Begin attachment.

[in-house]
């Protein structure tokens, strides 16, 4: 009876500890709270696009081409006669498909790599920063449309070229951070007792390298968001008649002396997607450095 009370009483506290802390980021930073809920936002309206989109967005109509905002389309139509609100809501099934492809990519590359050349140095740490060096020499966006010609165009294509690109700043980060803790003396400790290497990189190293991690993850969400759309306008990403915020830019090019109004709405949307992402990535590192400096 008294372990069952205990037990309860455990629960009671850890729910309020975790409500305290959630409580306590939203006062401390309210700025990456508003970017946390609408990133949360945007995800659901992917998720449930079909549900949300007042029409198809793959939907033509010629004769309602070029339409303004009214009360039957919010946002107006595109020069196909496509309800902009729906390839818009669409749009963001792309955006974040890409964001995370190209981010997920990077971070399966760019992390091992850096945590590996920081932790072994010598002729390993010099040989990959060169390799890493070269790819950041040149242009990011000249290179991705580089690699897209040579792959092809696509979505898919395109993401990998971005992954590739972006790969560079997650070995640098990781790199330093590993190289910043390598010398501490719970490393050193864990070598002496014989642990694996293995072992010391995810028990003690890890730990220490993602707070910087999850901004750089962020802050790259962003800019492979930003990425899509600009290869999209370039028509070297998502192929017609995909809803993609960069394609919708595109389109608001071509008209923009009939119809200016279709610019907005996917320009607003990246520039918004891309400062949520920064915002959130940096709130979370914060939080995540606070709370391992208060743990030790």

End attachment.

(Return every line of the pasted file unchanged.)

[in-house]
């Protein structure tokens, strides 16, 4: 009876500890709270696009081409006669498909790599920063449309070229951070007792390298968001008649002396997607450095 009370009483506290802390980021930073809920936002309206989109967005109509905002389309139509609100809501099934492809990519590359050349140095740490060096020499966006010609165009294509690109700043980060803790003396400790290497990189190293991690993850969400759309306008990403915020830019090019109004709405949307992402990535590192400096 008294372990069952205990037990309860455990629960009671850890729910309020975790409500305290959630409580306590939203006062401390309210700025990456508003970017946390609408990133949360945007995800659901992917998720449930079909549900949300007042029409198809793959939907033509010629004769309602070029339409303004009214009360039957919010946002107006595109020069196909496509309800902009729906390839818009669409749009963001792309955006974040890409964001995370190209981010997920990077971070399966760019992390091992850096945590590996920081932790072994010598002729390993010099040989990959060169390799890493070269790819950041040149242009990011000249290179991705580089690699897209040579792959092809696509979505898919395109993401990998971005992954590739972006790969560079997650070995640098990781790199330093590993190289910043390598010398501490719970490393050193864990070598002496014989642990694996293995072992010391995810028990003690890890730990220490993602707070910087999850901004750089962020802050790259962003800019492979930003990425899509600009290869999209370039028509070297998502192929017609995909809803993609960069394609919708595109389109608001071509008209923009009939119809200016279709610019907005996917320009607003990246520039918004891309400062949520920064915002959130940096709130979370914060939080995540606070709370391992208060743990030790």